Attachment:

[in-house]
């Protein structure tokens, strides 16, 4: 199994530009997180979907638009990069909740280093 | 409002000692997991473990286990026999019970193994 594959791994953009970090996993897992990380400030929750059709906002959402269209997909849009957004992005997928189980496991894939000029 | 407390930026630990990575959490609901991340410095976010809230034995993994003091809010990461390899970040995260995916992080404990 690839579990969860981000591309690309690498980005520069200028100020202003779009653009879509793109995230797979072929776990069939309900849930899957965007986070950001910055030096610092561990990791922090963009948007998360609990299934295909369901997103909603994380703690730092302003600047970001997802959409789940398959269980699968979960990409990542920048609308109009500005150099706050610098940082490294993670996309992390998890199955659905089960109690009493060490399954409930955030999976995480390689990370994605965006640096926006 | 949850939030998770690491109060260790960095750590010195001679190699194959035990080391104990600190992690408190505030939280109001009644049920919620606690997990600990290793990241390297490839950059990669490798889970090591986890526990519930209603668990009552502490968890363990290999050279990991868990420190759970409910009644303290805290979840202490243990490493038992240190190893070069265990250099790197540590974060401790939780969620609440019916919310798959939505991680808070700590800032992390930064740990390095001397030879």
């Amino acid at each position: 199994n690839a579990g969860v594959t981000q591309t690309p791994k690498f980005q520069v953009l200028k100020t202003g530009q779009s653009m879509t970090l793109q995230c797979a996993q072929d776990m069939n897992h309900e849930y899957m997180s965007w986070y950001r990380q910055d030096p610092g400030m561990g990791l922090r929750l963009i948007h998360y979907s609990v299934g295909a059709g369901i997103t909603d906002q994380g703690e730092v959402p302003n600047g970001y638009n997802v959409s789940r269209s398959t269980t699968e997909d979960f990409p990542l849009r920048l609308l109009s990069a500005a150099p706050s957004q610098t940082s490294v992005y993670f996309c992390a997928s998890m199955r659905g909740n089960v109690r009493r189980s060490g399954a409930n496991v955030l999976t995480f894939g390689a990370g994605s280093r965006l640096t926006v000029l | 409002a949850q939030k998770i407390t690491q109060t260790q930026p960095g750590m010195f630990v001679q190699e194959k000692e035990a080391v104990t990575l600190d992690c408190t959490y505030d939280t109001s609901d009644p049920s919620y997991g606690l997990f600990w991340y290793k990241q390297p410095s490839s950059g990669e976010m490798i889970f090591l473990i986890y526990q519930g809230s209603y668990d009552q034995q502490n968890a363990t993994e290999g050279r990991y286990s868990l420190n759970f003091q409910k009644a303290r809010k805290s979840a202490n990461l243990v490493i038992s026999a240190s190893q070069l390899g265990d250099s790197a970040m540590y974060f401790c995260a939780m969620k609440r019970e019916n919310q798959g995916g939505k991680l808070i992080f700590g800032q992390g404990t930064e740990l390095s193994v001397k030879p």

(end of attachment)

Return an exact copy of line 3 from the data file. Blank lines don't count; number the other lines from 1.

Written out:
């Amino acid at each position: 199994n690839a579990g969860v594959t981000q591309t690309p791994k690498f980005q520069v953009l200028k100020t202003g530009q779009s653009m879509t970090l793109q995230c797979a996993q072929d776990m069939n897992h309900e849930y899957m997180s965007w986070y950001r990380q910055d030096p610092g400030m561990g990791l922090r929750l963009i948007h998360y979907s609990v299934g295909a059709g369901i997103t909603d906002q994380g703690e730092v959402p302003n600047g970001y638009n997802v959409s789940r269209s398959t269980t699968e997909d979960f990409p990542l849009r920048l609308l109009s990069a500005a150099p706050s957004q610098t940082s490294v992005y993670f996309c992390a997928s998890m199955r659905g909740n089960v109690r009493r189980s060490g399954a409930n496991v955030l999976t995480f894939g390689a990370g994605s280093r965006l640096t926006v000029l | 409002a949850q939030k998770i407390t690491q109060t260790q930026p960095g750590m010195f630990v001679q190699e194959k000692e035990a080391v104990t990575l600190d992690c408190t959490y505030d939280t109001s609901d009644p049920s919620y997991g606690l997990f600990w991340y290793k990241q390297p410095s490839s950059g990669e976010m490798i889970f090591l473990i986890y526990q519930g809230s209603y668990d009552q034995q502490n968890a363990t993994e290999g050279r990991y286990s868990l420190n759970f003091q409910k009644a303290r809010k805290s979840a202490n990461l243990v490493i038992s026999a240190s190893q070069l390899g265990d250099s790197a970040m540590y974060f401790c995260a939780m969620k609440r019970e019916n919310q798959g995916g939505k991680l808070i992080f700590g800032q992390g404990t930064e740990l390095s193994v001397k030879p």